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How Much Available Credit Should I Have?

Brittney Myers
Cole Tretheway
By: Brittney Myers and Cole Tretheway

Our Credit Cards Experts

Ashley Maready
Check IconFact Checked Ashley Maready
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One little-known fact about credit-scoring agencies (like FICO) is they don't care about how much debt you have in dollars. You could be $1 or $10,000 in debt and still boast a good credit score. That's because a FICO® Score measures only your credit utilization ratio.

Your credit utilization ratio is how much of your available credit you're using. Ideally, it's no more than 30%. Use too much credit, and you'll find yourself with a lower credit score. But you should use at least a little credit, enough to prove you can borrow responsibly.

It's actually super simple to calculate how much available credit you need. Read on for an easy formula and two ways to increase your credit limit.

How much available credit do you need?

To find out how much available credit you need, add up with how much credit you'd like to use each month. Multiply that number by 10. That's how much available credit you need in dollars.

Example: Say I'm a new credit user. I want to start my credit journey by spending only $100 each month with my secured credit card. 100 x 10 = 1,000. To keep my credit utilization at 10% and establish my credit, I should have at least $1,000 in available credit.

Unsure how much credit you want to spend monthly? If you're a credit card beginner, start small. If you're an experienced user, check the last 12 months of statements. How much are you typically spending? Multiply that number by 10 to get your ideal credit limit.


Should you be maxing out your credit card?

Try to avoid maxing out your credit card. Doing so could hurt your credit score. Plus, some lenders may see that as a black mark on your record and refuse to offer you low rates. If you're maxing out your card often, you could benefit from swiping less and raising your credit limit.

There are many factors that go into your credit score. For example, paying your bills on time is more important than your credit utilization ratio. But credit utilization is the second biggest factor that affects your credit score. You can boost your score by increasing your credit limits.

Two ways to increase your credit limits

If you find that you're using a lot more than 30% of your available credit regularly, consider increasing your credit limits. You can do this in one of two ways:

  1. Ask for a credit limit increase on your existing cards. You can typically request an increase through your online account. You may also contact your credit issuer by reaching out to a representative via phone or email. (Note: Some credit card companies will perform a hard credit inquiry while processing your request.)
  2. Open a new credit card account. The credit limit of the new account will be added to your total available credit. Opening a new credit account will probably lower your credit score in the short term, because doing so lowers the average age of your accounts.

Boosting your credit limits will shrink your utilization rate, which is good for your credit score. However, that's only true if your spending remains constant. If you spend more, your utilization rate will get worse no matter what your credit limits are.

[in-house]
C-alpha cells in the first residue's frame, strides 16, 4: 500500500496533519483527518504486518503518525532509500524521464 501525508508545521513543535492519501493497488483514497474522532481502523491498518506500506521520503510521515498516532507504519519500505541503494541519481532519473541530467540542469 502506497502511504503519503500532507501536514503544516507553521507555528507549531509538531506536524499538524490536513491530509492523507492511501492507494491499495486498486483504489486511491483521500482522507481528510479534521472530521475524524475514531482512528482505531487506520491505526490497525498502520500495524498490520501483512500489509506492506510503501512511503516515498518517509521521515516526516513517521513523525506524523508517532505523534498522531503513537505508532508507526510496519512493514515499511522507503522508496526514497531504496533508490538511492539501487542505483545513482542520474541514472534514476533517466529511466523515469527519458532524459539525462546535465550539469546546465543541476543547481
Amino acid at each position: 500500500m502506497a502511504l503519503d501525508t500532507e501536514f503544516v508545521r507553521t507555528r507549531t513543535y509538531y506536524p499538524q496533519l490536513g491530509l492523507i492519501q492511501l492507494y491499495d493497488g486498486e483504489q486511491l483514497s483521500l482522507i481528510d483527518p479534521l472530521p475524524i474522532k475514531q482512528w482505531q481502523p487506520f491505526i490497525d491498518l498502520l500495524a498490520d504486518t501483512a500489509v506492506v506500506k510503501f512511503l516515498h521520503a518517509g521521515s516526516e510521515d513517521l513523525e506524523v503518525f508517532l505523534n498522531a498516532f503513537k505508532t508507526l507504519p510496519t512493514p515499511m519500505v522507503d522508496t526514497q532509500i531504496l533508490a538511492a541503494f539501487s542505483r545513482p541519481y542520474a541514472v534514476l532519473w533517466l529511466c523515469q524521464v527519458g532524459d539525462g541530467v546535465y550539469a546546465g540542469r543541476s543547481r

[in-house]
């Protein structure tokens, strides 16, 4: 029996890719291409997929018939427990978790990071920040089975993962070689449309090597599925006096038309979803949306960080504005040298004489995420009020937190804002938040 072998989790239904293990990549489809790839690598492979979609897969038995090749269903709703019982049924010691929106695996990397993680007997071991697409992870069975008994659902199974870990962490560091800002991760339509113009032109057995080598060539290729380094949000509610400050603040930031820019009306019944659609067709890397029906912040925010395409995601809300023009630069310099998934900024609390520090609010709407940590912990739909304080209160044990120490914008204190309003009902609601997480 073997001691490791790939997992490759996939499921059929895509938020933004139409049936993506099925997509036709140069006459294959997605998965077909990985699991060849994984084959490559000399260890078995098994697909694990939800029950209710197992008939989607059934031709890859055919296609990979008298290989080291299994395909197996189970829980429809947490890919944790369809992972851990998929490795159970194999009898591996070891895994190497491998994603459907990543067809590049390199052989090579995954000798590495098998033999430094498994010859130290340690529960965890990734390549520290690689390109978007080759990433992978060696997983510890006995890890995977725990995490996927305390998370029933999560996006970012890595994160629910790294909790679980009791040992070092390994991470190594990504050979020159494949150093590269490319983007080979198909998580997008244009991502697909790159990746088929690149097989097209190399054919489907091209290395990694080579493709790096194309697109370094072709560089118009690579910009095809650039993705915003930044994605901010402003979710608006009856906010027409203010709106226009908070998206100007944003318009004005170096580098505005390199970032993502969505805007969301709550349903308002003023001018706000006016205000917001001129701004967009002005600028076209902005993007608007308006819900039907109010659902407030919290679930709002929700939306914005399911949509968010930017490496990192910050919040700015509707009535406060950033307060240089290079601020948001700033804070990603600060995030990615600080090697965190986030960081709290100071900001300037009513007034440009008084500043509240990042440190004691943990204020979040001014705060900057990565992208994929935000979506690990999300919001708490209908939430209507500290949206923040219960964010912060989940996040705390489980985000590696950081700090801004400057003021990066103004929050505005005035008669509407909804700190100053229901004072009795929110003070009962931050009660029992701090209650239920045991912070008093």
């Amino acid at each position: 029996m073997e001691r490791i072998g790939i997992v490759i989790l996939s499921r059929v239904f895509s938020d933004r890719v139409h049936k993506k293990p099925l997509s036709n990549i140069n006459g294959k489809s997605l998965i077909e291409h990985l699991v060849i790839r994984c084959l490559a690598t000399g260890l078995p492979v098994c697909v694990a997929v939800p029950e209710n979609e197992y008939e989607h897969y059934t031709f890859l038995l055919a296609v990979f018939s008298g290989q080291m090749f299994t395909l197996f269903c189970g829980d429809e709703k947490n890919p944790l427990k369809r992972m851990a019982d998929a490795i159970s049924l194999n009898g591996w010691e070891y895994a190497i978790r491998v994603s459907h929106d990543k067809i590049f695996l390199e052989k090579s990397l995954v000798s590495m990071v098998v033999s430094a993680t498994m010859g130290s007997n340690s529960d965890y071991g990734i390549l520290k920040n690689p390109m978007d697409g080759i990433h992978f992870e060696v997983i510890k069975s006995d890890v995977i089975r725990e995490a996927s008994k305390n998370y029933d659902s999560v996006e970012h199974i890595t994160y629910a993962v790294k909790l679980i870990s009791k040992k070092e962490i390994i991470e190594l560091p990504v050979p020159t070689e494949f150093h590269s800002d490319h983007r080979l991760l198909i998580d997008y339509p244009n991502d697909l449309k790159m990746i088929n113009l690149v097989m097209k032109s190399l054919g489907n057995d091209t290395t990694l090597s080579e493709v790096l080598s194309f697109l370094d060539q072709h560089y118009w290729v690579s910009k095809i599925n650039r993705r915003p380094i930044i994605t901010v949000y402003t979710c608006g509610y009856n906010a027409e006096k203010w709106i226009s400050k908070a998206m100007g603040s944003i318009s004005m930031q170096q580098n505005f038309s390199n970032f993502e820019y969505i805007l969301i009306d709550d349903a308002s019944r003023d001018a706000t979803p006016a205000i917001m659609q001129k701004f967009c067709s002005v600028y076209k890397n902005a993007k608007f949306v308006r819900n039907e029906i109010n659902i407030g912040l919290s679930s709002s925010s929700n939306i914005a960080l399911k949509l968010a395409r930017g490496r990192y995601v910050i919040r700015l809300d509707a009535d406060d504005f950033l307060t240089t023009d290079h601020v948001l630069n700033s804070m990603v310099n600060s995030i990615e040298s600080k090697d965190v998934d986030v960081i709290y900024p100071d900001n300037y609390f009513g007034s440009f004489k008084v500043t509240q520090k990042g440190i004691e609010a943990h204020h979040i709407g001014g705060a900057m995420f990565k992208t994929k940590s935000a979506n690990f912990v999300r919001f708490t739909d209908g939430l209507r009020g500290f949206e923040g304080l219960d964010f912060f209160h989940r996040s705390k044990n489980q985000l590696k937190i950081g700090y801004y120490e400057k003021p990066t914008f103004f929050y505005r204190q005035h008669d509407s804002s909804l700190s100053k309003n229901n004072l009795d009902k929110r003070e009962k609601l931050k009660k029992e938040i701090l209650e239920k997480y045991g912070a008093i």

Choosing a credit card

Don't you wish you could take a peek inside a credit card expert's wallet sometimes? Just to see the cards they carry? Well, you can't look in anybody's wallet, but you can check out our experts' favorite credit cards. Get started here:

One easy way to keep your utilization rate down

Let's say you're planning to borrow a large amount of money soon. Maybe you're taking out a mortgage, or maybe you're getting an auto loan to pay for a used car. Whatever the case, you want your credit score in top condition to get the best rates possible and pay less money.

To keep your utilization rate down -- therefore boosting your credit score -- you can pay off your credit card balance in small chunks throughout the month. That way, you will never be at risk of having your lender report to credit bureaus that your credit utilization is too high.

Example: You have a $2,000 credit card limit and usually spend $1,000 a month. This shows as using 50% of your credit, which can lower your credit score. To improve this, you start paying off the card every time you owe $250. Now, the most you owe at any time is $250, making your credit usage only 12.5%. This is great for your credit score.

Can your credit limit be too high?

Yes, if it tempts you to overspend by maxing out your card. In that case, try tracking your spending with a budgeting app. That way, you know exactly how much that last-minute purchase at your favorite store is costing you. Measuring harmful habits is the first step to changing them; once you know, you can plan.

So long as it doesn't change your spending habits too much, having a high credit limit is good for your finances. It makes it easier to spend more on credit, earn credit card rewards, and maintain a high credit score. For best results, keep credit utilization in the 5% to 10% range.


  • Having $20,000 in available credit is good if you use no more than $6,000 of that limit. It's best to keep your usage to $2,000 or less at any one time. That way, you keep your credit utilization ratio below 10%, which is great for your credit score.

  • Only if you repeatedly request credit limit increases. Lenders may perform hard credit inquiries while processing your requests, which typically lower your credit score.

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